Many Birmingham residents would argue today that locally produced beer is what’s rescuing the city. Credit is due in part to the city’s four production breweries—Avondale, Good People, Cahaba, and Trim Tab.
A casual visitor to Tallinn’s spectacular medieval Old Town might think there are only two breweries in Estonia, Saku and A. Le Coq. Luckily, you don’t have to go far to discover a brewpub or a local producer from the burgeoning beer scene.
In the decades following Prohibition, breweries came and went in California’s capital. More recently, the recession closed a few mainstays. But when the economy recovered, the beer scene exploded, reacquainting the city of saloons with its beer-soaked heritage.
Singapore has a handful of young microbreweries, but it’s the tidal wave of high-quality imports—and the pioneering craft-focused bars serving them—that’s most responsible for the area’s recent drinking metamorphosis.
From the beach bodies on the boardwalk to the Art Deco architecture on Ocean Drive and the busy cafés in Little Havana, Miami is a colorful city. Until recently though, beer has been a wallflower at the culinary celebration.
Though it is one of the fastest growing cities in the country, Charlotte can’t rival Asheville when it comes to breweries per capita. But what it lacks in numbers, it makes up for with perhaps the most diverse group of breweries in the state.
Currently, over half of the malted grain used by Montana breweries is grown in state and Montana now ranks second in the US in breweries per capita. Missoula, a university town of 69,000, offers a healthy sampling.
Boston has long been an old city with a newness problem. This adherence to tradition also applies to beer. But veer off the path—into Somerville, Charlestown, or Everett—and you’ll find a vibrant subculture of drinkers, brewers, and restaurateurs doing their own thing.
Palmetto Brewing, South Carolina’s first modern brewery, started in Charleston in 1993, but seven other production breweries have opened since 2007. Beyond that, a bevy of retail shops, bars, and tour companies have filled most corners of the city with at least one solid craft option.
Locally brewed beer returned to Syracuse in 1991 with the Syracuse Suds Factory. The arrival of Empire Brewing and Middle Ages Brewing helped to revitalize the industry and put Syracuse back on the map.
In The Big Easy, drinking is often paired with the debauchery of Bourbon Street, where cheap Hurricanes and “Big Ass Beers” have long been sold and spilled up and down the thoroughfare. But times change even if the party never stops, and New Orleans now has much more to offer the discerning beer drinker.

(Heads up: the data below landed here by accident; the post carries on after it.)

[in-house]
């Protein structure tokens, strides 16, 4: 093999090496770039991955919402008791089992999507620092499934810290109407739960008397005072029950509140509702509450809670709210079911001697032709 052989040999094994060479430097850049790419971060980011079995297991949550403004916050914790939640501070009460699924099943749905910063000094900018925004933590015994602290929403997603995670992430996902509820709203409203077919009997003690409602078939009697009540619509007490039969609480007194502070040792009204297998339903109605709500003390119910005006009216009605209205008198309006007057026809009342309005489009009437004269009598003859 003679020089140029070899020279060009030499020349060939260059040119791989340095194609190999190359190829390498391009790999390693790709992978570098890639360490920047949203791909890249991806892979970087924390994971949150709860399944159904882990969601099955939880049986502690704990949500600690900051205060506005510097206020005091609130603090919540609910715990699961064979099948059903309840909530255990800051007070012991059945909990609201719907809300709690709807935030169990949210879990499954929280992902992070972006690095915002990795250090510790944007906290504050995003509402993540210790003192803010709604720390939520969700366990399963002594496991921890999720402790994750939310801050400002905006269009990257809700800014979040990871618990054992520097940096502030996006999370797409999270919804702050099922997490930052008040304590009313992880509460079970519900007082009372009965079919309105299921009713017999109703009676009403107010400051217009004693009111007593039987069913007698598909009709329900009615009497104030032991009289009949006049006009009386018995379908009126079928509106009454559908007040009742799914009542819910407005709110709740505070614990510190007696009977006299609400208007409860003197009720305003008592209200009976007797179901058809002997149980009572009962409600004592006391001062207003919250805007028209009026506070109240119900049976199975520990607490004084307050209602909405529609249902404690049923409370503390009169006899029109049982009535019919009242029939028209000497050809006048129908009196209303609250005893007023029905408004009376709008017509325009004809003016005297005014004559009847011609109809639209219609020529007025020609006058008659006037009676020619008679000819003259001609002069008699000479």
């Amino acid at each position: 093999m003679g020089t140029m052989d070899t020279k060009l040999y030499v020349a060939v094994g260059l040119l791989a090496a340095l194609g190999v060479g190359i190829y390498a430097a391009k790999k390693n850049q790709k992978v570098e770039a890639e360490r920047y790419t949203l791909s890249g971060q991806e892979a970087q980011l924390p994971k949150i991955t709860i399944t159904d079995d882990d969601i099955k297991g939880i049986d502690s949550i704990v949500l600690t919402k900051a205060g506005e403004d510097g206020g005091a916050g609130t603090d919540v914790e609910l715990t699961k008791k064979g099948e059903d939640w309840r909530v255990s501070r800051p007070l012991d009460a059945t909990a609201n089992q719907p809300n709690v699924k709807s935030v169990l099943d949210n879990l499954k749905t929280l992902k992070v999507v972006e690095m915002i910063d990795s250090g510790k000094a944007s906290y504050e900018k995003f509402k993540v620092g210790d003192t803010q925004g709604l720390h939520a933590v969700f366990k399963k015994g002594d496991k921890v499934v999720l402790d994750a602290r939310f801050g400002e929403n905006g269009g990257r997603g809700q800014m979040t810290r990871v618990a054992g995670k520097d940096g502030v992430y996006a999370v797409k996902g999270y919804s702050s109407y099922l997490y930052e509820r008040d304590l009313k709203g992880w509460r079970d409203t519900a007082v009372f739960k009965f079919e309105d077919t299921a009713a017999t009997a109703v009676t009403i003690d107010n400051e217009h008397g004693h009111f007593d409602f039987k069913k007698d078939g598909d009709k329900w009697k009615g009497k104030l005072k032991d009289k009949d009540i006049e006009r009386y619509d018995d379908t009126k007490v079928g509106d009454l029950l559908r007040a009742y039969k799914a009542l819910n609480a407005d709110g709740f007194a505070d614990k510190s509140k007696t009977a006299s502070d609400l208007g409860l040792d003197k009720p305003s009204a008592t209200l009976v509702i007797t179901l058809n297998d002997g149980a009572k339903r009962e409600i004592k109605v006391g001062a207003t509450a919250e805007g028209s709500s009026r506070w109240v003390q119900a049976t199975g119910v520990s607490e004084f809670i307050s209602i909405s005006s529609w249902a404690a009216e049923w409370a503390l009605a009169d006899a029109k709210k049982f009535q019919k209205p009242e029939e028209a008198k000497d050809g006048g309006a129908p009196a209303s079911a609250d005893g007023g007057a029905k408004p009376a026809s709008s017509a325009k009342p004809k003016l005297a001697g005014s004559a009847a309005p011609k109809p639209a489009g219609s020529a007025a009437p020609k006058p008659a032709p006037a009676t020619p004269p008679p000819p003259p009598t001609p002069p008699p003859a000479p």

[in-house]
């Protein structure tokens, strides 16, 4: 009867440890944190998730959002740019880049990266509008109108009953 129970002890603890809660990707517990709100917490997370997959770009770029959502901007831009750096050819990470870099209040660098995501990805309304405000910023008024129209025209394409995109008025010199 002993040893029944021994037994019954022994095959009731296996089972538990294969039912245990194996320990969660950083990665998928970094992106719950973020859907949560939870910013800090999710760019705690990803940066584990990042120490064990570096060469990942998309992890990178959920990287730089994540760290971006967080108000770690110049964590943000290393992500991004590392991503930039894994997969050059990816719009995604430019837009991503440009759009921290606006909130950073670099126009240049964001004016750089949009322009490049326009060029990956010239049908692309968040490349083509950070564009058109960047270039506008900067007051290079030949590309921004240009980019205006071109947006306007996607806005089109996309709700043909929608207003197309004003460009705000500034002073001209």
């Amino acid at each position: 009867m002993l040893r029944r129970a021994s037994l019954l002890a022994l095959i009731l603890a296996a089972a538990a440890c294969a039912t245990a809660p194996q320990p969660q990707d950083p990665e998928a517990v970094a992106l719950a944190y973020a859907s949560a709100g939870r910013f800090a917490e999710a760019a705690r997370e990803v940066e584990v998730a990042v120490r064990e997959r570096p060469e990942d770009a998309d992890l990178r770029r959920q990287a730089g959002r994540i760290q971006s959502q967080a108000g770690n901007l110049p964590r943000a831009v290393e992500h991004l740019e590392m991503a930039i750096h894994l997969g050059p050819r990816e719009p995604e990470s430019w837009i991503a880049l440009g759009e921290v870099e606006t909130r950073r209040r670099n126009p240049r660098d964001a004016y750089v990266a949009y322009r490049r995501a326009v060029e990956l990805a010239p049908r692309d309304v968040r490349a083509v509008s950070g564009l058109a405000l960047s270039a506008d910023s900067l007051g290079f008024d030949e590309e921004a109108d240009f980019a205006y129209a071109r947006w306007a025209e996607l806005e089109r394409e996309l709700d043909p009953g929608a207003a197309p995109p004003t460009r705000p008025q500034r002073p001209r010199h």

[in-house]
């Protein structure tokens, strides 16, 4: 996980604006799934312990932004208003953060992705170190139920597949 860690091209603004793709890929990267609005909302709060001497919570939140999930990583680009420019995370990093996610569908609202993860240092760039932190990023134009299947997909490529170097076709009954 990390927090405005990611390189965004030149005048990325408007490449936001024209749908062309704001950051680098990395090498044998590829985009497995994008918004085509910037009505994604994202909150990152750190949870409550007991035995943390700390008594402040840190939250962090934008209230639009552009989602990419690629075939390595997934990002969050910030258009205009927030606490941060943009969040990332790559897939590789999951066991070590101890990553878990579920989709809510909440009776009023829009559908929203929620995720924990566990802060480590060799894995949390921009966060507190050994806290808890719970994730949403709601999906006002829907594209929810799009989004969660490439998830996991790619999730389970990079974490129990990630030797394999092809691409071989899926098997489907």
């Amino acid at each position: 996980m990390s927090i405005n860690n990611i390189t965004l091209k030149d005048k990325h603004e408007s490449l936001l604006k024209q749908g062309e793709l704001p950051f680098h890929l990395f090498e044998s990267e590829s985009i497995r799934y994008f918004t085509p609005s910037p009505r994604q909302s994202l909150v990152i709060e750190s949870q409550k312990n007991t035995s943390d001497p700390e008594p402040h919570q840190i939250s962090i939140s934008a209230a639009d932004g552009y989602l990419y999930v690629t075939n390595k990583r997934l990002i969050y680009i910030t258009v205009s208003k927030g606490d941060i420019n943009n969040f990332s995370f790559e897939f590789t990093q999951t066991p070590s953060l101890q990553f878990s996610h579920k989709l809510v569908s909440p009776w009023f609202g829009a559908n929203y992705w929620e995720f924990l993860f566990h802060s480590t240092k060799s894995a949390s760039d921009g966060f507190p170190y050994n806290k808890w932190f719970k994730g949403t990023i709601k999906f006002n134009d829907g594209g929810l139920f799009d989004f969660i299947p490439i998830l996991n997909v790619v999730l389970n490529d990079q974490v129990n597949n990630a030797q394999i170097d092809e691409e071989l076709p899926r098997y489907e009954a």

Italy, one of the world’s top wine producers, is experiencing a beer explosion. And after nearly 3,000 years, Rome has finally become a town for beer drinkers, too as enotecas reluctantly yield room to beer bars and bottle shops.
Three years ago, there wasn’t much of a beer scene in Hong Kong. Now it is one of the most exciting cities for craft beer in Asia, with a growing community of brewers, bar owners and independent importers doing their part to give local taste buds an alternative to fizzy light lagers.
The Netherlands is now home to upwards of 225 breweries; in 2013 alone some 60 new microbreweries launched, many of which are contract brewers. Amsterdam is certainly at the forefront of this Dutch renaissance.
It wasn’t long ago that the beer scene in Columbus was dominated by the local Anheuser-Busch brewery on the north side of the city. But while only two craft breweries in the city date back more than 20 years, Columbus is at the heart of the state’s current craft beer boom.
Boise’s growing beer scene seems like a natural lifestyle progression in a place teeming with outdoor recreation. Boiseans love rafting, hiking, mountain biking and camping, so canned beer is ubiquitous. Just remember, it’s pronounced “boy-see,” not “boy-zee.”
Revel in a craft beer scene that is by far the most advanced in Latin America. Today, you’ll find Black IPAs, Saisons, Imperial Stouts, and plenty of Brazilian-themed beers like açai Stouts and cassava Pilsners. Until recently though, finding craft beer in São Paulo was like looking for the source of the Amazon.